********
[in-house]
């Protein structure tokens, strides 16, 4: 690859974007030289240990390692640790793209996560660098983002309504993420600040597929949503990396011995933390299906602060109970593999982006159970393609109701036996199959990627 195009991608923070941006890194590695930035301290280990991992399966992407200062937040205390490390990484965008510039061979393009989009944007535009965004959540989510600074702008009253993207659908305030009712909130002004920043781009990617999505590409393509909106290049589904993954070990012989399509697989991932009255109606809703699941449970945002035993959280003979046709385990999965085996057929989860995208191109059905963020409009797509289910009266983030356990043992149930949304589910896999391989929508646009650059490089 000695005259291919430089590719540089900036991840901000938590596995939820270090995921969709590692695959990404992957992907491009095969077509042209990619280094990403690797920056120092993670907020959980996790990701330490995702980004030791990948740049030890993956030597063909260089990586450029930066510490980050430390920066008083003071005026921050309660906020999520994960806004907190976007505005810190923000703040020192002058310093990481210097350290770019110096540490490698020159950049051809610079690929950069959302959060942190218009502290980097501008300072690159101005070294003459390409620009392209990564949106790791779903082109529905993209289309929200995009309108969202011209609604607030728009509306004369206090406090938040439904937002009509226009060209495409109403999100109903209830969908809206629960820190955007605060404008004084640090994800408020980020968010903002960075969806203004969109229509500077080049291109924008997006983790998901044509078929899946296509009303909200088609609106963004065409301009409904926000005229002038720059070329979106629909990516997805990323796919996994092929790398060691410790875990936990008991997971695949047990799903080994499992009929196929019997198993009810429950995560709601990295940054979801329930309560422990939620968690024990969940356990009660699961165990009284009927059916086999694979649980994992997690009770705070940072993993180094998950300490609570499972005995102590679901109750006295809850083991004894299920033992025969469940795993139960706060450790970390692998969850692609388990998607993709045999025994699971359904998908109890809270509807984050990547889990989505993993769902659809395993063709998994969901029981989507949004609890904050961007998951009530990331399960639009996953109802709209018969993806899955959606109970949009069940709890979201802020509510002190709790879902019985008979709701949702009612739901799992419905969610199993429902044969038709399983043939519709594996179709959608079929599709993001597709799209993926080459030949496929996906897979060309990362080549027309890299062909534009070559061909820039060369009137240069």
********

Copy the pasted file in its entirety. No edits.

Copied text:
[in-house]
């Protein structure tokens, strides 16, 4: 690859974007030289240990390692640790793209996560660098983002309504993420600040597929949503990396011995933390299906602060109970593999982006159970393609109701036996199959990627 195009991608923070941006890194590695930035301290280990991992399966992407200062937040205390490390990484965008510039061979393009989009944007535009965004959540989510600074702008009253993207659908305030009712909130002004920043781009990617999505590409393509909106290049589904993954070990012989399509697989991932009255109606809703699941449970945002035993959280003979046709385990999965085996057929989860995208191109059905963020409009797509289910009266983030356990043992149930949304589910896999391989929508646009650059490089 000695005259291919430089590719540089900036991840901000938590596995939820270090995921969709590692695959990404992957992907491009095969077509042209990619280094990403690797920056120092993670907020959980996790990701330490995702980004030791990948740049030890993956030597063909260089990586450029930066510490980050430390920066008083003071005026921050309660906020999520994960806004907190976007505005810190923000703040020192002058310093990481210097350290770019110096540490490698020159950049051809610079690929950069959302959060942190218009502290980097501008300072690159101005070294003459390409620009392209990564949106790791779903082109529905993209289309929200995009309108969202011209609604607030728009509306004369206090406090938040439904937002009509226009060209495409109403999100109903209830969908809206629960820190955007605060404008004084640090994800408020980020968010903002960075969806203004969109229509500077080049291109924008997006983790998901044509078929899946296509009303909200088609609106963004065409301009409904926000005229002038720059070329979106629909990516997805990323796919996994092929790398060691410790875990936990008991997971695949047990799903080994499992009929196929019997198993009810429950995560709601990295940054979801329930309560422990939620968690024990969940356990009660699961165990009284009927059916086999694979649980994992997690009770705070940072993993180094998950300490609570499972005995102590679901109750006295809850083991004894299920033992025969469940795993139960706060450790970390692998969850692609388990998607993709045999025994699971359904998908109890809270509807984050990547889990989505993993769902659809395993063709998994969901029981989507949004609890904050961007998951009530990331399960639009996953109802709209018969993806899955959606109970949009069940709890979201802020509510002190709790879902019985008979709701949702009612739901799992419905969610199993429902044969038709399983043939519709594996179709959608079929599709993001597709799209993926080459030949496929996906897979060309990362080549027309890299062909534009070559061909820039060369009137240069």